It is necessary to have a strictly, and structurally limited form of government in order to prevent both the rise of strongment, and the tyranny of the majority.
One might also note that collectivism isn’t necesarrily harmful to liberty, so long as that collectivism isn’t involuntary (as in communism, marxism etc…). For example, in syndicalsim, the participation in the collective is voluntary ; and it is entirely acceptable that one may perform actions in competition with syndicates, or in co-operation with them, without being a member. I generally dont consider syndicalism the best system for maximizing liberty, but it CAN be an effective way for anti-coercive individuals to provide for collective action without the initiation of force.
Most people who call themselves anarchists, are in fact anarcho capitalists, or anarcho syndicalists, who believe that there should be no government, and no governmental authority, but that markets or voluntary collective action can provide all the functions necessary for a government.
I think both of these philoshophies are a bit off; both simplistic in ways, overly dependent on uncertainties in others; and in both cases unreasonably optimistic about the purity of their systems. Only if the systems are kept rigorously pure can they properly function; and the mechanisms for assuring this purity are explicitlty disallowed by the nature of the systems.
To my mind, the best systems for human liberty are minarchist systems (of any structure); which specifically limit the government to the most basic functions:
This would allow for far more government reach and authority than anarchists, and even most libertarians would allow for; however it is very difficult to have a functioning society containing more than a few thousand individuals without those enumerated functions.
In a minarchist systems, the absolute minimal rach, and authority of government are strictly defined, and then strictly enforced, through a consitution, and code of laws to enforce it, which CANNOT be overridden; except by the overthrow of the government.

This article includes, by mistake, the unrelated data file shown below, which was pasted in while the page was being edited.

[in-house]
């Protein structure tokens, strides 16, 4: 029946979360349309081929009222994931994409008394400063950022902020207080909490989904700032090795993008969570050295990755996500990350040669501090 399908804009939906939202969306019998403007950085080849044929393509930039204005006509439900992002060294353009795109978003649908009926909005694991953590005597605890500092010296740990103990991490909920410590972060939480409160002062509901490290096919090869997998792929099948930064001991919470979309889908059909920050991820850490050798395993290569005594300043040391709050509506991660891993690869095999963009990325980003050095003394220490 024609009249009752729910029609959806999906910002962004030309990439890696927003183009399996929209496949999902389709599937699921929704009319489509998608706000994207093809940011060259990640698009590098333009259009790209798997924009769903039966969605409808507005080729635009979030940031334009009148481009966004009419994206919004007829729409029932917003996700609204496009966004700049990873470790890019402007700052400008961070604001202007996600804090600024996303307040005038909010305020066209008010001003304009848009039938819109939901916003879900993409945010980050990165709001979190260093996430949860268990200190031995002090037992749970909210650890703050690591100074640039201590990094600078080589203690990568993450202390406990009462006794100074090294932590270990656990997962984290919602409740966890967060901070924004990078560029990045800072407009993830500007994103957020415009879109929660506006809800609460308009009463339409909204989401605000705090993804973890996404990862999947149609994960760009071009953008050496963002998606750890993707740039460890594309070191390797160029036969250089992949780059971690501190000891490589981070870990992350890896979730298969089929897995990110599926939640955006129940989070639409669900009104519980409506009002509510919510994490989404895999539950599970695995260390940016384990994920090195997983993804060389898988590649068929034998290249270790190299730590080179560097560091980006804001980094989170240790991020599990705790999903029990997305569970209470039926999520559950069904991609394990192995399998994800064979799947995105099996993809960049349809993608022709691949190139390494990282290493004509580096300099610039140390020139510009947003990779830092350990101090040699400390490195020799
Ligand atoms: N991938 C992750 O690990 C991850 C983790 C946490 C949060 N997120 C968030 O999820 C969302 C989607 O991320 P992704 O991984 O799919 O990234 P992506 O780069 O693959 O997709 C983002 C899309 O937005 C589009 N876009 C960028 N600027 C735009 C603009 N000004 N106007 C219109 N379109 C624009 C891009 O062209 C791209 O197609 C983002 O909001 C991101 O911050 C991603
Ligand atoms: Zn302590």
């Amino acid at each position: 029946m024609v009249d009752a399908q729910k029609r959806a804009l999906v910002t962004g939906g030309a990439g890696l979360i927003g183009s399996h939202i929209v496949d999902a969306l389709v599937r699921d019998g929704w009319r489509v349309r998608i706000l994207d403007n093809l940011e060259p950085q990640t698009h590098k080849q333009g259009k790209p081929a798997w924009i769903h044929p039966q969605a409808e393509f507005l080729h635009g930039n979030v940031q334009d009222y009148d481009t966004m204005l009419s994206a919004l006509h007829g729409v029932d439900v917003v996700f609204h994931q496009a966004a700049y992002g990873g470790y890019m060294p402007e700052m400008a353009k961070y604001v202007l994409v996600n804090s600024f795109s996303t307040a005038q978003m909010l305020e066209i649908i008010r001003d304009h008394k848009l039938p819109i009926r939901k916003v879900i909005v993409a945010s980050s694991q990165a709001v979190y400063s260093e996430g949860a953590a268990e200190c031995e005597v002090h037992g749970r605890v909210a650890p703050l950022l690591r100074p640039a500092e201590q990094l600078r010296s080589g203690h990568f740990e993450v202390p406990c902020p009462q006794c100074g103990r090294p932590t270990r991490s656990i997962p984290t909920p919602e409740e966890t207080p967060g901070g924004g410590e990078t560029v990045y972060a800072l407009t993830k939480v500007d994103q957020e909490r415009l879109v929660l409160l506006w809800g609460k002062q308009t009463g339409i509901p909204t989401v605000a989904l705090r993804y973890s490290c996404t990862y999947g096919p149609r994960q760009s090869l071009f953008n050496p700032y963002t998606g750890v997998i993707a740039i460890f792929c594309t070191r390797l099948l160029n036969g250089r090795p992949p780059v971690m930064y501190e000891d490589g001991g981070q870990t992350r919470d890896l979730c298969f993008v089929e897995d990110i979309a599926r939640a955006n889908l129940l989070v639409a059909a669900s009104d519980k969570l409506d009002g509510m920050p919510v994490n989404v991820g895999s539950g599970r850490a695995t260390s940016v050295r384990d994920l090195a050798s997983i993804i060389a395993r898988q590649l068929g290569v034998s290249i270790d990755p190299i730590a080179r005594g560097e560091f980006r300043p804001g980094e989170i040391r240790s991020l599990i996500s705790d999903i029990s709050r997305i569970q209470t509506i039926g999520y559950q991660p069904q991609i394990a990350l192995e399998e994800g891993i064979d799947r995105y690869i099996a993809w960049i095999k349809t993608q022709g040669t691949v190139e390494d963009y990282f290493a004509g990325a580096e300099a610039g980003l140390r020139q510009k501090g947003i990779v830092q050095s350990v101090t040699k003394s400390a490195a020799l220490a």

In these systems, it is not necessary to change the constitution; because the constitution only specifies that which as absolutely necessary to the function of government. All else is either left to the individual, or codified in law. This prevents a supermajority from forming to change the constitution to the detriment of individual liberty (a common argument anarchists use against constitutional systems).
If such a supermajority DOES form, it can simply overthrow the government and form another one; which is the ultimate recourse of any population. Of coruse in this they may forma new government harmful to liberty, but so long as they do not coerce others into that form of government, they are wlcome to do so. If they DO coerce others, than there is ample justification for resistance with force.
Of course if the force is 1/3 vs 2/3 and no chance of outside support… well then you’re screwed. Go read “The Moon is a harsh mistress”.
In part two we’ll go into a lot more detail about the systems themselves.
Crossposted from The Anarchangel
Yep, its Tuesday again, which means that Carnival of Liberty 35 is up at Owlish Mutterings. I haven’t had a chance to read all the posts yet, but it looks like we’ve got a great line-up yet again. Go check it out.
Democracy is based on the assumption that a million men are wiser than one man. How’s that again? I missed something.